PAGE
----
Oranges and lemons: understanding clinical trials

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03 Jun 2014

We place a lot importance on the results of clinical trials. But do you understand why medical research is done this way? 

It’s May 1847, on board the British naval ship Salisbury, and after weeks at sea there is an all-too familiar sickness. Scurvy, a revolting and foul-smelling affliction of sailors, is taking its toll on the crew. As more and more members of the ship’s company become ill with the disease, the naval surgeon on board, James Lind, decides to perform an experiment.

Scurvy – which we now know is caused by a deficiency of vitamin C – has been known since ancient times, and throughout history many different treatments were used. But while some of these had at least a partial effect in treating the disease, there was no clear evidence of what approach worked best. Lind set out to answer this question, and his experiment is now regarded as the world’s first ever clinical trial.

On the 20th of May, Lind selected 12 of the scurvy-afflicted sailors for his experiment. “Their cases were as similar as I could have them. They all in general had putrid gums, the spots and lassitude, with weakness of the knees,” he later wrote. The 12 were moved into a cabin on the ship, and Lind ordered that they all be given the same rations. He divided the group into twos, and gave each pair of men a different scurvy treatment from the many which were popular at the time: a quart of cider a day for the first pair; 25 drops of ‘elixir of vitriol’ (weak hydrochloric acid) for the next; the next three pairs were given two spoonfuls of vinegar; a pint of sea-water; or a spicy nutmeg paste and a drink of barley water.

The remaining pair were given two oranges and a lemon each day, which, Lind recorded, “they eat with greediness at different times upon an empty stomach”. The fruit supply ran out after just six days, but by that time the outcome of the experiment was clear: the condition of the men who received the fruit had improved so much that one of them was returned to duty while the other was appointed nurse to the remaining ten.

Lind’s experiment showed that of the six different treatments, citrus fruits were the most effective anti-scurvy medicine. (It still took many years before the British navy figured out that giving citrus juice prevented scurvy, and it wasn’t until 1932 that the link between vitamin C and scurvy was established).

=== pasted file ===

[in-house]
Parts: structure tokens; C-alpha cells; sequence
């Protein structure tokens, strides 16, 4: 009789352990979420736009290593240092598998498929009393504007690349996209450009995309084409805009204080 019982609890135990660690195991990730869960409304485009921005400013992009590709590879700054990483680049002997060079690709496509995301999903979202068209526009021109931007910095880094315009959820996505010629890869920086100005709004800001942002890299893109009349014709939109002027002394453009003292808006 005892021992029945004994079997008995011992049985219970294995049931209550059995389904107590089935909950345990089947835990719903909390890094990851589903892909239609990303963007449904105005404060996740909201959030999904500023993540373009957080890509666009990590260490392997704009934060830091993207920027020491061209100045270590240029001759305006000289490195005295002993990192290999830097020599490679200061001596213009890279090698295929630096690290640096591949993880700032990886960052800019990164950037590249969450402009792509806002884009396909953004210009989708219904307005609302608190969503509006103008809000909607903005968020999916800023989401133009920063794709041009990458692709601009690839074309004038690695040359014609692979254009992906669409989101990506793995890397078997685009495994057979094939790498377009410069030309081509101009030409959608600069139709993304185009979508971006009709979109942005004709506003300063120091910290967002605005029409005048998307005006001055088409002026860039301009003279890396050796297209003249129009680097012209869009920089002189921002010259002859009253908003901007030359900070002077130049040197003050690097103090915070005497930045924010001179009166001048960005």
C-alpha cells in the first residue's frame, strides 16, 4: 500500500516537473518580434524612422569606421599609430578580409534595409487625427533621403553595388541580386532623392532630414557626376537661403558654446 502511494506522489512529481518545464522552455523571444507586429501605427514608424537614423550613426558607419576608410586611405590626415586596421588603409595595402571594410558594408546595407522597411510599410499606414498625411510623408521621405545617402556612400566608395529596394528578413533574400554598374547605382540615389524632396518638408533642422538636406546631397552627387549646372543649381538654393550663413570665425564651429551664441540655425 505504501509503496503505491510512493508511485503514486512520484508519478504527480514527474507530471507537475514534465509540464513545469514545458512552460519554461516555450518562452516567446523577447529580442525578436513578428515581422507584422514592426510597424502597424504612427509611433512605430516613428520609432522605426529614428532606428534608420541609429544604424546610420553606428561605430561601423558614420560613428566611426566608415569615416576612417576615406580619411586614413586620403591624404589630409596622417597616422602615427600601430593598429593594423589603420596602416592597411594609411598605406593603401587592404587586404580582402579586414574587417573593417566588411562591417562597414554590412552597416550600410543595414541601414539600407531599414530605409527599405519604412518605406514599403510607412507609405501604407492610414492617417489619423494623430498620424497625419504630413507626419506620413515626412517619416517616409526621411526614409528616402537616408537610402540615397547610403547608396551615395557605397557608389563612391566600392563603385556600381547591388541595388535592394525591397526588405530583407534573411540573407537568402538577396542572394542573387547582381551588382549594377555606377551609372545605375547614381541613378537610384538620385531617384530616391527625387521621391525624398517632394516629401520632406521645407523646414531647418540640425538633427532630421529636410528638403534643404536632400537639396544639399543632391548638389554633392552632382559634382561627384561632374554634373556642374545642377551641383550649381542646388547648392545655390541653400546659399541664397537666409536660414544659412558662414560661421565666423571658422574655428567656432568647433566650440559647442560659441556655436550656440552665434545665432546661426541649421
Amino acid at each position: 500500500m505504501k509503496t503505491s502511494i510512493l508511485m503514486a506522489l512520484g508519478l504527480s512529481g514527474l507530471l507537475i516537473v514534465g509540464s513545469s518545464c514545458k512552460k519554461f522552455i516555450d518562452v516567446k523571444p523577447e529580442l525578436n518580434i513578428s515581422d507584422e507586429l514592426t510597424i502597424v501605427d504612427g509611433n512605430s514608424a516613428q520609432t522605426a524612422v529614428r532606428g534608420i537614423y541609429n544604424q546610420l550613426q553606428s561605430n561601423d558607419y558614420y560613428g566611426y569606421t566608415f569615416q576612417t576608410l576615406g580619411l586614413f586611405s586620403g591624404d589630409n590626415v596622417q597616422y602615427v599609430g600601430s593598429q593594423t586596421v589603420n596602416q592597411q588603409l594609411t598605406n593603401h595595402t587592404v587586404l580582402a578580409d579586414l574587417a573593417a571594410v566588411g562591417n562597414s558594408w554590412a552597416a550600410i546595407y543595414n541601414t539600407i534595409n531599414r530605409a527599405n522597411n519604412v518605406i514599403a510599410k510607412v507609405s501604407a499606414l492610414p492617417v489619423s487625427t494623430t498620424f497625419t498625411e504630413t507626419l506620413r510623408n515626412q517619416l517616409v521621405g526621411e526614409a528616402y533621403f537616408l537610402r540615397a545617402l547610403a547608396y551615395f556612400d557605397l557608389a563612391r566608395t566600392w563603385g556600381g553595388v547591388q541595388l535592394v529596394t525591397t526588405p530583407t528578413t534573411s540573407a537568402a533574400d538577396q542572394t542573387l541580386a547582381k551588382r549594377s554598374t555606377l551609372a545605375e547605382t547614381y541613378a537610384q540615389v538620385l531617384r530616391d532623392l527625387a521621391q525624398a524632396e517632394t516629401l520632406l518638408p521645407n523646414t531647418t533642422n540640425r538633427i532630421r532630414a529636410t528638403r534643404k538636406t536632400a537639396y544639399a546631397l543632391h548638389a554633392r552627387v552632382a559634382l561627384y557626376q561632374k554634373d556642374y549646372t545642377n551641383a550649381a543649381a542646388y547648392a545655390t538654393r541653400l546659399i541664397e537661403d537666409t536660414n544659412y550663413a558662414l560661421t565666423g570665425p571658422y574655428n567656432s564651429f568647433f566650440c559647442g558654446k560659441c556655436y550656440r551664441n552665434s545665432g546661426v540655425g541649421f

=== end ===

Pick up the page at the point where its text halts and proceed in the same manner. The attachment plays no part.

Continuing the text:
This story illustrates one of the main characteristics of clinical trials to this day: participants are divided into different groups (arms) and, as far as possible, are treated identically except for the drug or treatment being studied. Doing this helps to eliminate the possibility of other factors influencing the results of the trial.

The number of arms is different for different trials, but by having at least two arms, researchers can compare the results between arms to determine which treatment works best.

In a placebo-controlled trial, one of the study arms is designated the ‘control group’, and is given no treatment at all, or more commonly a placebo – a pill with no medicine in it, just inactive compounds. Having one group of people who did not take any treatment gives the researchers a reference point against which to measure the effectiveness of the drug in the other arm(s). Essentially the control group is there to answer the question: "What would have happened if we gave no treatment at all?"

A placebo (Latin for 'I will please') is given to compensate for the so-called placebo effect, which occurs when a person’s symptoms are altered in some way by the act of taking a treatment, even when the ‘treatment’ is inactive. Cases have been reported where symptoms subsided, clinical signs of disease disappeared or blood-test results improved despite the fact that the patient was taking a placebo . Likewise, people in placebo arms of clinical trials sometimes report the same side-effects as those taking the real treatment (this is sometimes referred to as the ‘nocebo effect’, from the Latin 'I will harm').